For the past several weeks, we have been expecting a large moth flight this month, based upon regional trap catches and what we, and other area entomologist, have been seeing in the field. Now that we have had some moonlit nights, we are starting to pick up fresh bollworm egg-lay in our program fields this week. There has also been some debate about which area crop the bollworm would choose. With a large amount of late planted corn and sorghum, it was suspected that the bollworms would prefer to lay eggs in late corn first, late sorghum second, and cotton as a last resort. Early indications from the field show that this is probably correct.
Yesterday, August 19th, a field scout reported finding 15 bollworm eggs per plant in a late corn field with a mix of brown and green silks, a prime bollworm habitat. This morning, August 20th, I scouted a field just starting green silk stage, a field where we would expect to only see the beginnings of moth attractiveness, and found 2 bollworm eggs per plant. I feel it is likely that this trend of corn preference will continue as long as green corn remains prevalent in the area this fall. Typically we are not economically concerned about bollworms that choose to be earworms. Even heavy egg lay of bollworms in corn should not be a major economic concern for Hale & Swisher Counties. Eventually, the larval caterpillars will cannibalize each other until there will only one worm per ear remains ensuring that the strongest survive. While we do not like to see even one worm feeding in our corn, it is not economically feasible to attack those few earworms who are protected inside the corn shucks with multiple, predator damaging sprays, especially with spider mites already in the mix.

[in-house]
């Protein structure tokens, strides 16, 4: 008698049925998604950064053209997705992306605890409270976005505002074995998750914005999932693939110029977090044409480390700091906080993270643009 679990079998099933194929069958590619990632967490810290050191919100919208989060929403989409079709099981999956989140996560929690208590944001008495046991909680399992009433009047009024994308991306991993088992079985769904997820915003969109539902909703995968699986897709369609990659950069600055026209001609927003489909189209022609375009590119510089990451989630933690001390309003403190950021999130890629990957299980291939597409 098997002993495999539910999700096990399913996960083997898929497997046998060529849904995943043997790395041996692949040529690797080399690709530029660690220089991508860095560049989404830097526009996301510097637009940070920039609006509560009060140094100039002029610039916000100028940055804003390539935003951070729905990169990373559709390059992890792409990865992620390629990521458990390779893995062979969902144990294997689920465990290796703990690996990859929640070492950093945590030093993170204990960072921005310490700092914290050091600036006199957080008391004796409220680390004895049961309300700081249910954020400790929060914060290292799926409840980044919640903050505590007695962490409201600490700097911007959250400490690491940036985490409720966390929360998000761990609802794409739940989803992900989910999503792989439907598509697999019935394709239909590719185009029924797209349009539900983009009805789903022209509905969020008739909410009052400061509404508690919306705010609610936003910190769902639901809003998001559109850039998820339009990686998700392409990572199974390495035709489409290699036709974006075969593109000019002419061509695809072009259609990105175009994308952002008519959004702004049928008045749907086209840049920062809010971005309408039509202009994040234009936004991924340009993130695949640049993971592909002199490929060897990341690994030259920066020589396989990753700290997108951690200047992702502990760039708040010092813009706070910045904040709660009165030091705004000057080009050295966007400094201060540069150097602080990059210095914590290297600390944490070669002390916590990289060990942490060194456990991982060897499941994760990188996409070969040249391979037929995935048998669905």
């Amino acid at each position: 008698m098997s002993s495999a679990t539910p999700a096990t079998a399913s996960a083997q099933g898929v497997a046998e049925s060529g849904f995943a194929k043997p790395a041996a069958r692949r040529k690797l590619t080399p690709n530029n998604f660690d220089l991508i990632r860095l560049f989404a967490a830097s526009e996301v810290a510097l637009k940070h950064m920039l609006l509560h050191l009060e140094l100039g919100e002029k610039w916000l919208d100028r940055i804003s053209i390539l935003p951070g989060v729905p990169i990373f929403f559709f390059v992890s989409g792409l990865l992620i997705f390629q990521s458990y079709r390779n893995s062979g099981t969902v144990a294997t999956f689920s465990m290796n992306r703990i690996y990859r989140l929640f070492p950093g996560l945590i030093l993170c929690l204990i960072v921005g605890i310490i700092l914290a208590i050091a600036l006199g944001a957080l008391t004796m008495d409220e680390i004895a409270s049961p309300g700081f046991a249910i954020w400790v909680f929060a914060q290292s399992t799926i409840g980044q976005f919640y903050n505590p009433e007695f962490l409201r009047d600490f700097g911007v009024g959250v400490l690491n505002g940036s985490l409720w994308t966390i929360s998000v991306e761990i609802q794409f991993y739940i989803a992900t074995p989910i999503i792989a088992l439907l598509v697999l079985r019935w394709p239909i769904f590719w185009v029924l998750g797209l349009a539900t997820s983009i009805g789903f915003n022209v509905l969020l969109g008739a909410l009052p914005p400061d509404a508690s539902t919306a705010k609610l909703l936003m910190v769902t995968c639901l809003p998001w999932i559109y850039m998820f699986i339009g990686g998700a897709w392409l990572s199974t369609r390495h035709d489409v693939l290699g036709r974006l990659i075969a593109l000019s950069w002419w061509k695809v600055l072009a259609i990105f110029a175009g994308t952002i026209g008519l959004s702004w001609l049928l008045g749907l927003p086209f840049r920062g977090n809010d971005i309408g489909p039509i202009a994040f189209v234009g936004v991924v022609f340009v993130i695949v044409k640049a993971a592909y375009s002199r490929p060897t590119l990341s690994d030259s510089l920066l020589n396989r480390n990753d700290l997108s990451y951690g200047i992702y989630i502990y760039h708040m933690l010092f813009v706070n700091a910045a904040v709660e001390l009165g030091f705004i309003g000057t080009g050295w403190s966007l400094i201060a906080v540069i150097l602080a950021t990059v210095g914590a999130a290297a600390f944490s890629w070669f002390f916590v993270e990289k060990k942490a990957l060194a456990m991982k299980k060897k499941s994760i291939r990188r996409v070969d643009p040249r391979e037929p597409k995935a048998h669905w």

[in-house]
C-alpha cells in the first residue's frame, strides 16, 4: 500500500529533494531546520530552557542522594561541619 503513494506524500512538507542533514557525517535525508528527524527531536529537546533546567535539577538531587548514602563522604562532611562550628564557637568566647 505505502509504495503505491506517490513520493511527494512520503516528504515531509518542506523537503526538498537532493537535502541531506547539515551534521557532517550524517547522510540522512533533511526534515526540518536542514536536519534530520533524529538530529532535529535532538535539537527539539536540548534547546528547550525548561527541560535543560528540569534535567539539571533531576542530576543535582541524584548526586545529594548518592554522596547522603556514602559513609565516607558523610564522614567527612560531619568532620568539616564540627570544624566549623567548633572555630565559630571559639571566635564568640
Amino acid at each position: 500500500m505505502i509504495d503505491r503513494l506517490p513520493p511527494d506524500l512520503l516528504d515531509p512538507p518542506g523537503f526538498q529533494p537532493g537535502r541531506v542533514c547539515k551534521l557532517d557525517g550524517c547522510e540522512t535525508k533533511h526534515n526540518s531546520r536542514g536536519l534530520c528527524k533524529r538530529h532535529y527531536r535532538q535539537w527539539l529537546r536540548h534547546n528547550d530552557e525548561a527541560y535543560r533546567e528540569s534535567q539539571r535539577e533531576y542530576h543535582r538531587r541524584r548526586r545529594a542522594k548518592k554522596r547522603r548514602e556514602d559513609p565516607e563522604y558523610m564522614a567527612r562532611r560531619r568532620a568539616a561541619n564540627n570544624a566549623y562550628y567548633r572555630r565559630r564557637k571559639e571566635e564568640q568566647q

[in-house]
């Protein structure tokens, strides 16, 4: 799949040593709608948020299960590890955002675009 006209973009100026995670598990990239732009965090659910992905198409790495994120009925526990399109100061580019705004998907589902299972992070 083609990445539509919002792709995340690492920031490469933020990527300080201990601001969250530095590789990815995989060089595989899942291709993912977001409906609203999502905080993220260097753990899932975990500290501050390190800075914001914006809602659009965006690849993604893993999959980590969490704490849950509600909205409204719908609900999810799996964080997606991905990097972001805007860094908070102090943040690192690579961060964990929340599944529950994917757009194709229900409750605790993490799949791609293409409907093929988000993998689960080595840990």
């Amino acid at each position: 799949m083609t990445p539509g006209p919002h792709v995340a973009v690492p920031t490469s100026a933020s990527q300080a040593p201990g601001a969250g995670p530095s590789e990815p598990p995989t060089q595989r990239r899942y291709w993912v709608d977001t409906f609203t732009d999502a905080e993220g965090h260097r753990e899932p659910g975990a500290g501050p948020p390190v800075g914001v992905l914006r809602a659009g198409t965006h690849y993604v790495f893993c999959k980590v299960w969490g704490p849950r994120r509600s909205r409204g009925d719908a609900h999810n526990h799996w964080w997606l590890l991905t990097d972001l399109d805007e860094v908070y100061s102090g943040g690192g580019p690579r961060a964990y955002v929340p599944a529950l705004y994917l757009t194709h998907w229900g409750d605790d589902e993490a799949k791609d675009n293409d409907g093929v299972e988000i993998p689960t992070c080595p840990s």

The bollworms that choose to be headworms in sorghum (and millet) are much more of an economic threat. Mostly because we can make effective sprays to the exposed head of grain, but also headworms do more damage to our sorghum yields proportionally. Yesterday, August 19th, I scouted a field in milk stage and found 0.5 small headworms per head. This is sub-economic but something to watch nonetheless. Roughly half these headworms were FAW (fall army worms), another important species that make up the sorghum headworm complex.
Any non-BGII cotton is now at a heightened risk, but doubly so if that field is not near any late corn. This morning, August 20th, I scouted a late and growthy cotton field not near any grass crops and found 7,199 bollworm eggs per acre. With no corn or sorghum in the vicinity, I would expect bollworms to settle on cotton, the lusher the better for the worms. So far, we are not finding bollworm eggs in cotton if late corn is in the area.
We already know that FAW is an economic concern in cotton and sorghum. Recent research, much of which is still ongoing by Dr. Pat Porter, indicates that FAW should be a concern in corn, especially late corn. Gary Cross, CEA – Hale, and David Graf, CEA – Swisher, are assisting Dr. Ed Bynum in some area wide moth trapping studies. Their FAW trap catches remain low, and we are still finding large FAW larva in whorl stage sorghum. We are also not finding FAW egg masses at any significant level yet. All of these indicate that FAW are late but may join the mix in the moth flights soon, at least locally.
Please call with any questions, or leave a comment about what you are seeing. Thanks,